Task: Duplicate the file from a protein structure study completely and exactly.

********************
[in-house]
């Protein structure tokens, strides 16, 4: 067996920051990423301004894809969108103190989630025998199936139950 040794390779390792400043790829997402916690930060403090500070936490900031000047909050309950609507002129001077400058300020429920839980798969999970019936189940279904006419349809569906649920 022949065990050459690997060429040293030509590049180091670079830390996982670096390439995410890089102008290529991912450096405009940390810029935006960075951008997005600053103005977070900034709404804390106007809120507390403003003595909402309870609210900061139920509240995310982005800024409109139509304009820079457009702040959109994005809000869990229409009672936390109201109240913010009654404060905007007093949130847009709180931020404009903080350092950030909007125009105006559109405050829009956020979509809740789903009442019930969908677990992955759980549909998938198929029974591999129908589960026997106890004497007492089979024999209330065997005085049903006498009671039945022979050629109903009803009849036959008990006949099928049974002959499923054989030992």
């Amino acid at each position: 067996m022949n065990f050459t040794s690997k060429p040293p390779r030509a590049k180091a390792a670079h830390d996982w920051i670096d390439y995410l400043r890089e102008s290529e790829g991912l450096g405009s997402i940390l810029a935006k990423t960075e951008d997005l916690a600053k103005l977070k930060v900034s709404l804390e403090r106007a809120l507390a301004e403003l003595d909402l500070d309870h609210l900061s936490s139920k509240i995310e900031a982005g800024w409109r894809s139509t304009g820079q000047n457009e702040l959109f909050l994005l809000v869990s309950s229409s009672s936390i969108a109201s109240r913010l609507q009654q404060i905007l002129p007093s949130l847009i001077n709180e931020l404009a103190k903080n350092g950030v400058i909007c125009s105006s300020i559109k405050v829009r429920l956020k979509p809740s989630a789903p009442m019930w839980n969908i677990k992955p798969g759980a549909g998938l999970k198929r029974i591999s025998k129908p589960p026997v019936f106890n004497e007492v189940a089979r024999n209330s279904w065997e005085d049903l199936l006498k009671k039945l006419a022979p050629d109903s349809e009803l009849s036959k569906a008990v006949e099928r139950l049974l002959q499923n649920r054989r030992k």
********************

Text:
[in-house]
């Protein structure tokens, strides 16, 4: 067996920051990423301004894809969108103190989630025998199936139950 040794390779390792400043790829997402916690930060403090500070936490900031000047909050309950609507002129001077400058300020429920839980798969999970019936189940279904006419349809569906649920 022949065990050459690997060429040293030509590049180091670079830390996982670096390439995410890089102008290529991912450096405009940390810029935006960075951008997005600053103005977070900034709404804390106007809120507390403003003595909402309870609210900061139920509240995310982005800024409109139509304009820079457009702040959109994005809000869990229409009672936390109201109240913010009654404060905007007093949130847009709180931020404009903080350092950030909007125009105006559109405050829009956020979509809740789903009442019930969908677990992955759980549909998938198929029974591999129908589960026997106890004497007492089979024999209330065997005085049903006498009671039945022979050629109903009803009849036959008990006949099928049974002959499923054989030992």
């Amino acid at each position: 067996m022949n065990f050459t040794s690997k060429p040293p390779r030509a590049k180091a390792a670079h830390d996982w920051i670096d390439y995410l400043r890089e102008s290529e790829g991912l450096g405009s997402i940390l810029a935006k990423t960075e951008d997005l916690a600053k103005l977070k930060v900034s709404l804390e403090r106007a809120l507390a301004e403003l003595d909402l500070d309870h609210l900061s936490s139920k509240i995310e900031a982005g800024w409109r894809s139509t304009g820079q000047n457009e702040l959109f909050l994005l809000v869990s309950s229409s009672s936390i969108a109201s109240r913010l609507q009654q404060i905007l002129p007093s949130l847009i001077n709180e931020l404009a103190k903080n350092g950030v400058i909007c125009s105006s300020i559109k405050v829009r429920l956020k979509p809740s989630a789903p009442m019930w839980n969908i677990k992955p798969g759980a549909g998938l999970k198929r029974i591999s025998k129908p589960p026997v019936f106890n004497e007492v189940a089979r024999n209330s279904w065997e005085d049903l199936l006498k009671k039945l006419a022979p050629d109903s349809e009803l009849s036959k569906a008990v006949e099928r139950l049974l002959q499923n649920r054989r030992k």